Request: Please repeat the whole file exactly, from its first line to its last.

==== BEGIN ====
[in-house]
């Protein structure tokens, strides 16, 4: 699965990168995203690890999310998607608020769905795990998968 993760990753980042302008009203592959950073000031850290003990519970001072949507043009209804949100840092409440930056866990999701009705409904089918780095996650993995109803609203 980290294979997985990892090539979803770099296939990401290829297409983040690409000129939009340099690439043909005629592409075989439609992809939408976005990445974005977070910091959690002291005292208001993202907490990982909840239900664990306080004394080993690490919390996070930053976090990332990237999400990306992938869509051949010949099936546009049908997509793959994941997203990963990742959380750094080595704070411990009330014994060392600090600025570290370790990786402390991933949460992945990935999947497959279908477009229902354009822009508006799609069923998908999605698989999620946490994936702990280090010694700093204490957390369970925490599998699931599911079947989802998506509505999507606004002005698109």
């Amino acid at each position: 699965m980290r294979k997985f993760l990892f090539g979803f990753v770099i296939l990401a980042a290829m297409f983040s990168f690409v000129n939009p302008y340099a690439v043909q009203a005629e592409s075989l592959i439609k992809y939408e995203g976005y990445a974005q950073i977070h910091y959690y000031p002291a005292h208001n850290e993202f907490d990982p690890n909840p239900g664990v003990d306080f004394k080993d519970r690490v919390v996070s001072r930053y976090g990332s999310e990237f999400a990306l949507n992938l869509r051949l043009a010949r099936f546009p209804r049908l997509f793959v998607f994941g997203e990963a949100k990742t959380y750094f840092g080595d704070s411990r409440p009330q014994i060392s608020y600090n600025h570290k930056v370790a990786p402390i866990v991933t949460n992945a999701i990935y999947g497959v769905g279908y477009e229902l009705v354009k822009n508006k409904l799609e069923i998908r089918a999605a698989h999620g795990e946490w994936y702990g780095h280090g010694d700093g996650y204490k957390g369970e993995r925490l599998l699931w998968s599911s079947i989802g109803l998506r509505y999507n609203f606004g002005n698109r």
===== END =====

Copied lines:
[in-house]
């Protein structure tokens, strides 16, 4: 699965990168995203690890999310998607608020769905795990998968 993760990753980042302008009203592959950073000031850290003990519970001072949507043009209804949100840092409440930056866990999701009705409904089918780095996650993995109803609203 980290294979997985990892090539979803770099296939990401290829297409983040690409000129939009340099690439043909005629592409075989439609992809939408976005990445974005977070910091959690002291005292208001993202907490990982909840239900664990306080004394080993690490919390996070930053976090990332990237999400990306992938869509051949010949099936546009049908997509793959994941997203990963990742959380750094080595704070411990009330014994060392600090600025570290370790990786402390991933949460992945990935999947497959279908477009229902354009822009508006799609069923998908999605698989999620946490994936702990280090010694700093204490957390369970925490599998699931599911079947989802998506509505999507606004002005698109």
């Amino acid at each position: 699965m980290r294979k997985f993760l990892f090539g979803f990753v770099i296939l990401a980042a290829m297409f983040s990168f690409v000129n939009p302008y340099a690439v043909q009203a005629e592409s075989l592959i439609k992809y939408e995203g976005y990445a974005q950073i977070h910091y959690y000031p002291a005292h208001n850290e993202f907490d990982p690890n909840p239900g664990v003990d306080f004394k080993d519970r690490v919390v996070s001072r930053y976090g990332s999310e990237f999400a990306l949507n992938l869509r051949l043009a010949r099936f546009p209804r049908l997509f793959v998607f994941g997203e990963a949100k990742t959380y750094f840092g080595d704070s411990r409440p009330q014994i060392s608020y600090n600025h570290k930056v370790a990786p402390i866990v991933t949460n992945a999701i990935y999947g497959v769905g279908y477009e229902l009705v354009k822009n508006k409904l799609e069923i998908r089918a999605a698989h999620g795990e946490w994936y702990g780095h280090g010694d700093g996650y204490k957390g369970e993995r925490l599998l699931w998968s599911s079947i989802g109803l998506r509505y999507n609203f606004g002005n698109r």